Op-Ed: Heidi Heitkamp on the Political Lessons in Financial Literacy America Needs to Discuss

Adam Jeffery | CNBC

Ask any expert why financial literacy is important, and you will get a vigorous discussion on how financial literacy will help Americans maximize their earning, prepare for retirement, help eliminate mental health stress, and make smarter consumer decisions.

All of that is incredibly important, but what is hardly ever discussed is that financial education is critical to good citizenship. As voters we make political judgments about the economic policies of a candidate for office. How do we do that if we do not understand the basics of the tax system or the challenges of compound interest, not only on a citizen's personal budget but on United States debt and the deficit?  Financially literate voters will understand the true cost of delayed investment in essential infrastructure, the opportunity costs of government incentives in select businesses, and the excess of over-regulation and the danger of under-regulation.

Similarly, citizens who are better prepared to make good personal financial decisions will also have a smaller impact on government spending. Think of the reduction of stress on the federal budget if every citizen saved early for retirement; if every young person did a cost benefit analysis on a college education; and if every emerging new business person had the skills to evaluate the efficiency and the return on investment of their business. A person who understands the financial impact of making unhealthy life decisions and hopefully lives a healthier lifestyle, will also lower the overall cost of American health care.

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Personal financial stress depresses the American economy. According to the latest Stress in America survey conducted by the American Psychological Association, money is one of the leading causes of stress. In fact, the survey found that 72% of Americans reported feeling stressed about money at least some time in the prior month. The mental well-being of employees has a correlating impact on employee productivity and by extension on the national GDP.  This is exactly why economists and politicians pay close attention to consumer surveys like the Index of Consumer Sentiment done by the University of Michigan.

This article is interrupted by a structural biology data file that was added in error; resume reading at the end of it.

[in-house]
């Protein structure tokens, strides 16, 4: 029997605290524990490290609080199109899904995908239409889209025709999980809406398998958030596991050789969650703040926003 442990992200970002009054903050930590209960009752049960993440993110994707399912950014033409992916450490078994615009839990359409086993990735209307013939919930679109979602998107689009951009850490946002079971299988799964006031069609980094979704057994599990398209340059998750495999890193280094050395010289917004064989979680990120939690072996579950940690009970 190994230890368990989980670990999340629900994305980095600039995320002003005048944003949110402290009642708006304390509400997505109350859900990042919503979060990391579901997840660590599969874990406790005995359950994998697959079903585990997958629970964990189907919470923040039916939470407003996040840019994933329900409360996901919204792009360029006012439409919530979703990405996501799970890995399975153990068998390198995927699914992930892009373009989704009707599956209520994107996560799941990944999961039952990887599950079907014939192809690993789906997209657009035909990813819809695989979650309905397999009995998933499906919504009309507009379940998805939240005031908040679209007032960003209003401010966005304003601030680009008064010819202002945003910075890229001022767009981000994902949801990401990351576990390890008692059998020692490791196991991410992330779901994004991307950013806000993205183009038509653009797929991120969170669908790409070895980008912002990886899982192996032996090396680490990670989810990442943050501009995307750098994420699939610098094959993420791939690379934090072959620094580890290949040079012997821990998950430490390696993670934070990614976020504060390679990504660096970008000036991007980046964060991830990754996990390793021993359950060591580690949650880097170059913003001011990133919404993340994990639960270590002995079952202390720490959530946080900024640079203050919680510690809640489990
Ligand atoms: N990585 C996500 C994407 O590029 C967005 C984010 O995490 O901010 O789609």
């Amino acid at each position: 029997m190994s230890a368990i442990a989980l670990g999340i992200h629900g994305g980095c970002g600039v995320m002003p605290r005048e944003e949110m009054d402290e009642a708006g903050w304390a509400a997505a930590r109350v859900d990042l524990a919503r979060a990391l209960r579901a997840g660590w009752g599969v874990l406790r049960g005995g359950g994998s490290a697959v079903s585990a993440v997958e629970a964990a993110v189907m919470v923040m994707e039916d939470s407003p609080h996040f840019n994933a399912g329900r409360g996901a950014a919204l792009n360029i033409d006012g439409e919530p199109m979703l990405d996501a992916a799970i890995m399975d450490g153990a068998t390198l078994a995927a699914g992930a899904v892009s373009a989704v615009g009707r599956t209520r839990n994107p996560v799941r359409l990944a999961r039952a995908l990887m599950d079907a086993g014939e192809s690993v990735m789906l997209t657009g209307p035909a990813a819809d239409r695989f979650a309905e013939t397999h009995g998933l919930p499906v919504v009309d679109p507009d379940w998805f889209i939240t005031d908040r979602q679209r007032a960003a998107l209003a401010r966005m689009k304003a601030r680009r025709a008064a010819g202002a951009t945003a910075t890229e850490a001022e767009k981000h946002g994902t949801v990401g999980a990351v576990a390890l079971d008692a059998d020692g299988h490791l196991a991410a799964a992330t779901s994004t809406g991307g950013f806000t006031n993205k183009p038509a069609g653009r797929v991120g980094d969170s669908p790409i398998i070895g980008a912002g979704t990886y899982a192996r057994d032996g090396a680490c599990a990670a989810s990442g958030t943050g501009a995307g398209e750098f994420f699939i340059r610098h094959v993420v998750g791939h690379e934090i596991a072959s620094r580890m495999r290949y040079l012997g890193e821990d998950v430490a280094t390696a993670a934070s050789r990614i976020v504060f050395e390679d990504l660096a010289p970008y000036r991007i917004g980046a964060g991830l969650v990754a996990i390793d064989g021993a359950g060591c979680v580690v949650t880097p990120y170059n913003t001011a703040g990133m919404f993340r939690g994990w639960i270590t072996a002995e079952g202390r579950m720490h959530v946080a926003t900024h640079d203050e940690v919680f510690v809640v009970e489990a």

When family finances in America are healthy, our economy is healthy. And that is a good thing for the future of not only individual Americans but also America's economic growth.

Finally, it is important to not overstate the importance of financial literacy and use financial education as an alternative to enacting more structural economic changes. I call it, "They don't need a raise, they just need to be more careful with their money" argument. Really? This is where many politicians need to enhance their financial literacy. Take the $15 minimum wage debate. The current minimum wage is a full-time annual wage of $15,080. A $15 minimum wage would raise that wage to $31,200 annually.  No amount of budgeting or financial literacy will stretch that income into financial success. It could help, but it is not enough. 

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